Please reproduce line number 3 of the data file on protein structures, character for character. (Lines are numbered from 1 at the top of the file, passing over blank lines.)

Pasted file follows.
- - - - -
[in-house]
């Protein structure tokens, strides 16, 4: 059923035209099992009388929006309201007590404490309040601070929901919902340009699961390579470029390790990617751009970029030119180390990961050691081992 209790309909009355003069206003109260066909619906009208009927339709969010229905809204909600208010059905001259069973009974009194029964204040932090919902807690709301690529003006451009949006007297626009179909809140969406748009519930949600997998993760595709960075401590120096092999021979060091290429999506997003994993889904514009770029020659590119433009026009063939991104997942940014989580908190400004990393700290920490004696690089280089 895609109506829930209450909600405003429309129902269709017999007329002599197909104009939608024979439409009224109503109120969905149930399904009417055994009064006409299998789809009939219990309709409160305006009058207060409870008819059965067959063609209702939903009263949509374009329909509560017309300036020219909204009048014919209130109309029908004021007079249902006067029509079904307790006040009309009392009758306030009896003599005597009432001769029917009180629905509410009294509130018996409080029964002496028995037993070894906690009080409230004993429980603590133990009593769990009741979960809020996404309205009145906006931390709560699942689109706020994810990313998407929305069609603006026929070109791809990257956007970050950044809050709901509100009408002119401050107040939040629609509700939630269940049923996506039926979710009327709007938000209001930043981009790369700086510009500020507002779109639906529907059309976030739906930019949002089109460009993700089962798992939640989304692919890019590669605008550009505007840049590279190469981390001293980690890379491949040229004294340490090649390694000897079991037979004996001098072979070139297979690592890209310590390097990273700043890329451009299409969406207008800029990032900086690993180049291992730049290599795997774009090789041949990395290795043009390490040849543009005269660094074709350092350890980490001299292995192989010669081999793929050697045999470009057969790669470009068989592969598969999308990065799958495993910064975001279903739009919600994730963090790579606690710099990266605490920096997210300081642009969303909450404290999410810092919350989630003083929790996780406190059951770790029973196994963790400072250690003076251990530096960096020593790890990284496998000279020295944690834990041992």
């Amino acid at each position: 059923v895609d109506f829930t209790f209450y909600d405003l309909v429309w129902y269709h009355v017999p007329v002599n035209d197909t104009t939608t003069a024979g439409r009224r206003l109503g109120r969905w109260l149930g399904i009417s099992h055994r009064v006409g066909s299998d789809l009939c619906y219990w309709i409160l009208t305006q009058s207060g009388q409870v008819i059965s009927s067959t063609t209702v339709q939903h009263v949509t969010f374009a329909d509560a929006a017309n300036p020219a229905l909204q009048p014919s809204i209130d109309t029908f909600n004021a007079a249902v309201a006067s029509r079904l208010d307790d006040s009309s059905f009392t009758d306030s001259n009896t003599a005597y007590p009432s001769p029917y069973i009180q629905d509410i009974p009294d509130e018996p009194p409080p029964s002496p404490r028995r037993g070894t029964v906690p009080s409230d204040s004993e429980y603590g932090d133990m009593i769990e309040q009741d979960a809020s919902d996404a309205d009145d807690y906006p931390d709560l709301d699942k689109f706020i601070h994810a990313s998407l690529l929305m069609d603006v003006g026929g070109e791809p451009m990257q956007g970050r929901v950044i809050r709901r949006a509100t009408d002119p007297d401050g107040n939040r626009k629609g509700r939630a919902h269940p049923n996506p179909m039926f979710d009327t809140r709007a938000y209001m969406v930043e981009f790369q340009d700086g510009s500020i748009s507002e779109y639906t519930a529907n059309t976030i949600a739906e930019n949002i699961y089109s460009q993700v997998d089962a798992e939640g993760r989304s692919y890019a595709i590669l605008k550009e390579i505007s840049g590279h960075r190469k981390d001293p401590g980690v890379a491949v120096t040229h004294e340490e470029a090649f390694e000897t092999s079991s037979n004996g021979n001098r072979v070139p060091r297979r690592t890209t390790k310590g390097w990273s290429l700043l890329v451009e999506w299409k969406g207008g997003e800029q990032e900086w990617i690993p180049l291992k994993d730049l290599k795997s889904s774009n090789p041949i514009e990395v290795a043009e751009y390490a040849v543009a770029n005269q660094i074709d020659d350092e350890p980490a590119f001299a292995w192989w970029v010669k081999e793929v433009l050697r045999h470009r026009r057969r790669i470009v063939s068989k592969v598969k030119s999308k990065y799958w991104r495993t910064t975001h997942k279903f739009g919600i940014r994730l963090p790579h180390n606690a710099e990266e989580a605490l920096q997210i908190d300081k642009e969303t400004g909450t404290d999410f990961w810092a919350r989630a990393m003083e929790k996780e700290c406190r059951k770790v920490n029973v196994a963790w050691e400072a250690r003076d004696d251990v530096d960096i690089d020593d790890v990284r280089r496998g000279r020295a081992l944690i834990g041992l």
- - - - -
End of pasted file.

């Amino acid at each position: 059923v895609d109506f829930t209790f209450y909600d405003l309909v429309w129902y269709h009355v017999p007329v002599n035209d197909t104009t939608t003069a024979g439409r009224r206003l109503g109120r969905w109260l149930g399904i009417s099992h055994r009064v006409g066909s299998d789809l009939c619906y219990w309709i409160l009208t305006q009058s207060g009388q409870v008819i059965s009927s067959t063609t209702v339709q939903h009263v949509t969010f374009a329909d509560a929006a017309n300036p020219a229905l909204q009048p014919s809204i209130d109309t029908f909600n004021a007079a249902v309201a006067s029509r079904l208010d307790d006040s009309s059905f009392t009758d306030s001259n009896t003599a005597y007590p009432s001769p029917y069973i009180q629905d509410i009974p009294d509130e018996p009194p409080p029964s002496p404490r028995r037993g070894t029964v906690p009080s409230d204040s004993e429980y603590g932090d133990m009593i769990e309040q009741d979960a809020s919902d996404a309205d009145d807690y906006p931390d709560l709301d699942k689109f706020i601070h994810a990313s998407l690529l929305m069609d603006v003006g026929g070109e791809p451009m990257q956007g970050r929901v950044i809050r709901r949006a509100t009408d002119p007297d401050g107040n939040r626009k629609g509700r939630a919902h269940p049923n996506p179909m039926f979710d009327t809140r709007a938000y209001m969406v930043e981009f790369q340009d700086g510009s500020i748009s507002e779109y639906t519930a529907n059309t976030i949600a739906e930019n949002i699961y089109s460009q993700v997998d089962a798992e939640g993760r989304s692919y890019a595709i590669l605008k550009e390579i505007s840049g590279h960075r190469k981390d001293p401590g980690v890379a491949v120096t040229h004294e340490e470029a090649f390694e000897t092999s079991s037979n004996g021979n001098r072979v070139p060091r297979r690592t890209t390790k310590g390097w990273s290429l700043l890329v451009e999506w299409k969406g207008g997003e800029q990032e900086w990617i690993p180049l291992k994993d730049l290599k795997s889904s774009n090789p041949i514009e990395v290795a043009e751009y390490a040849v543009a770029n005269q660094i074709d020659d350092e350890p980490a590119f001299a292995w192989w970029v010669k081999e793929v433009l050697r045999h470009r026009r057969r790669i470009v063939s068989k592969v598969k030119s999308k990065y799958w991104r495993t910064t975001h997942k279903f739009g919600i940014r994730l963090p790579h180390n606690a710099e990266e989580a605490l920096q997210i908190d300081k642009e969303t400004g909450t404290d999410f990961w810092a919350r989630a990393m003083e929790k996780e700290c406190r059951k770790v920490n029973v196994a963790w050691e400072a250690r003076d004696d251990v530096d960096i690089d020593d790890v990284r280089r496998g000279r020295a081992l944690i834990g041992l």